In cases like these you can enter the type as a string literal — this is a forward reference:

def f(x: 'A') -> None:  # OK

class A:

Of course, instead of using a string literal type, you could move the function definition after the class definition. This is not always desirable or even possible, though.

Any type can be entered as a string literal, and you can combine string-literal types with non-string-literal types freely:

def f(a: List['A']) -> None: ...  # OK
def g(n: 'int') -> None: ...      # OK, though not useful

class A: pass

String literal types are never needed in # type: comments.

String literal types must be defined (or imported) later in the same module. They cannot be used to leave cross-module references unresolved. (For dealing with import cycles, see Import cycles.)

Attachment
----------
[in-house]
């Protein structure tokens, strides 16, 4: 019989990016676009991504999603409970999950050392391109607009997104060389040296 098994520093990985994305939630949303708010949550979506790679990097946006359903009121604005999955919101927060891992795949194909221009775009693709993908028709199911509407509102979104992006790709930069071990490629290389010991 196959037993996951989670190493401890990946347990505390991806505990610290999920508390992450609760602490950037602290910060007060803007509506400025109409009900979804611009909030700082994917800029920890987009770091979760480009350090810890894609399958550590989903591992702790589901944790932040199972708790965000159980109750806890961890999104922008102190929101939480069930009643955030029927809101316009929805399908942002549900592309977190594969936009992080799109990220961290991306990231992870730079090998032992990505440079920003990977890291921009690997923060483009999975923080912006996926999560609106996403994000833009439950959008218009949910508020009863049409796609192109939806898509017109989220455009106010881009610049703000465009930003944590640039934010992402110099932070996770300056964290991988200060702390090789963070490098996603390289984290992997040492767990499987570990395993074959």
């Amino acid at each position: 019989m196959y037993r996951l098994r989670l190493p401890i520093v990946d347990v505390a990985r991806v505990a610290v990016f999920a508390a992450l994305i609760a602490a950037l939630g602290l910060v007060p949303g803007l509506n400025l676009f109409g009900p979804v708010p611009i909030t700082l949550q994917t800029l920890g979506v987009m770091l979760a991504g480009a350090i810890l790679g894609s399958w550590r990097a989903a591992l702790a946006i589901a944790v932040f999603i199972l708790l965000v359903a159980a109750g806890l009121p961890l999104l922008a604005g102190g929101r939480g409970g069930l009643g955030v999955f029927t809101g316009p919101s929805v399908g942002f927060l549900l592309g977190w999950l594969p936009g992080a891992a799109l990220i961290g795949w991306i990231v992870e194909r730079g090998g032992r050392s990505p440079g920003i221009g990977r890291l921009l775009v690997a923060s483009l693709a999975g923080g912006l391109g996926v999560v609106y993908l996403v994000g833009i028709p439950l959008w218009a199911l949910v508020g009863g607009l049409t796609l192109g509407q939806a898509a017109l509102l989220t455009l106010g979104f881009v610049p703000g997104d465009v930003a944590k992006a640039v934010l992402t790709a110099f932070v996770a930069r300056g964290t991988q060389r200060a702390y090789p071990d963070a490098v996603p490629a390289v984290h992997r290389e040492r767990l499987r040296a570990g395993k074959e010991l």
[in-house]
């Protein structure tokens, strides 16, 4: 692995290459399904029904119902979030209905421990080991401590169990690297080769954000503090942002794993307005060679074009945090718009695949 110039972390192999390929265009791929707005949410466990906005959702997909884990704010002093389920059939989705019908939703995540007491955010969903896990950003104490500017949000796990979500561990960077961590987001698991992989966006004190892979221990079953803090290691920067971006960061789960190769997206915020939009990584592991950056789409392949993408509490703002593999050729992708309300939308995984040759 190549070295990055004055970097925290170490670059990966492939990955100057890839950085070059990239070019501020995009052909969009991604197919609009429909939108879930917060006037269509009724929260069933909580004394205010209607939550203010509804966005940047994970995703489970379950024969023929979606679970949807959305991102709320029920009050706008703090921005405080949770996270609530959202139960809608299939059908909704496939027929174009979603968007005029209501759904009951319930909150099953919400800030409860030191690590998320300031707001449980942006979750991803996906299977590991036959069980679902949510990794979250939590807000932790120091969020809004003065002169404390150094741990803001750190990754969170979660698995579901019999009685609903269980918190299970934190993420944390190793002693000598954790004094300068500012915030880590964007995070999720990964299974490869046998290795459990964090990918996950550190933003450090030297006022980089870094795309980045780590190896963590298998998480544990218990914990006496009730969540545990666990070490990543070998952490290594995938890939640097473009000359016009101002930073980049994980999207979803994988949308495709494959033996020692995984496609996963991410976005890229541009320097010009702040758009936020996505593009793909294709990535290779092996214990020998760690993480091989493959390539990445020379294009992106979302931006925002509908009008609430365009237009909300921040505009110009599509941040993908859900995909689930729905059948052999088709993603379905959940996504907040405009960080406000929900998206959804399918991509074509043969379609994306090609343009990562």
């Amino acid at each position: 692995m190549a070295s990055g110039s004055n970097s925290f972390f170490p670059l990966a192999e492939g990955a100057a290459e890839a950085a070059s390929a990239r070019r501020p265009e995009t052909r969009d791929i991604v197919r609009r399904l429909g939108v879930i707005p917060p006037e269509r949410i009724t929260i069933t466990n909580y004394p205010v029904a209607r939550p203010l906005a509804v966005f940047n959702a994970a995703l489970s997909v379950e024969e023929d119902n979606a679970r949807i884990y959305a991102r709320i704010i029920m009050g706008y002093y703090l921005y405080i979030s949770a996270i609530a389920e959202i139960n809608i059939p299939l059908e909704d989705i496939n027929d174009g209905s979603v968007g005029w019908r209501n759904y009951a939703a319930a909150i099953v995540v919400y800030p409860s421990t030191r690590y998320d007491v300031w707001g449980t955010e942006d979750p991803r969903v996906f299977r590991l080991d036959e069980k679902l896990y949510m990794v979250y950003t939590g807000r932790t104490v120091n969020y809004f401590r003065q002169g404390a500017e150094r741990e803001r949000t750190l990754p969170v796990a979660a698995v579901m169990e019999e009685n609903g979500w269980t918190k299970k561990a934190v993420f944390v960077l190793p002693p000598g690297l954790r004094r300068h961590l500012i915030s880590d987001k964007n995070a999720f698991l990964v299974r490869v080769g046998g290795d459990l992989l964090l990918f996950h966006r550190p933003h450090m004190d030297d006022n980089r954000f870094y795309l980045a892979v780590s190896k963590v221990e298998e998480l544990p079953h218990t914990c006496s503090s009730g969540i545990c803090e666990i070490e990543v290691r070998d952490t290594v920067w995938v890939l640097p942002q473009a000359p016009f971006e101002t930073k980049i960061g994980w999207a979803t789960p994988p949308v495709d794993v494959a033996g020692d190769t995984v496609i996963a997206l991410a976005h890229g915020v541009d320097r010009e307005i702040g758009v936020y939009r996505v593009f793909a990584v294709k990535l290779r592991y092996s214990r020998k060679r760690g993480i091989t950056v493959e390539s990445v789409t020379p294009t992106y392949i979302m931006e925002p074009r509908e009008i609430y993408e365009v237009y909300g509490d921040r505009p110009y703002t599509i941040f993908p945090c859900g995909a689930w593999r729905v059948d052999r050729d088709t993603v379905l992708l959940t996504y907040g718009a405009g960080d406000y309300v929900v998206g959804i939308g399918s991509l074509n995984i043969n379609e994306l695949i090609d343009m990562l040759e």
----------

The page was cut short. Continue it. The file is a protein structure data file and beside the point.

Type aliases

In certain situations, type names may end up being long and painful to type:

def f() -> Union[List[Dict[Tuple[int, str], Set[int]]], Tuple[str, List[str]]]:

When cases like this arise, you can define a type alias by simply assigning the type to a variable:

AliasType = Union[List[Dict[Tuple[int, str], Set[int]]], Tuple[str, List[str]]]

# Now we can use AliasType in place of the full name:

def f() -> AliasType:


A type alias does not create a new type. It’s just a shorthand notation for another type – it’s equivalent to the target type.

Named tuples

Mypy recognizes named tuples and can type check code that defines or uses them. In this example, we can detect code trying to access a missing attribute: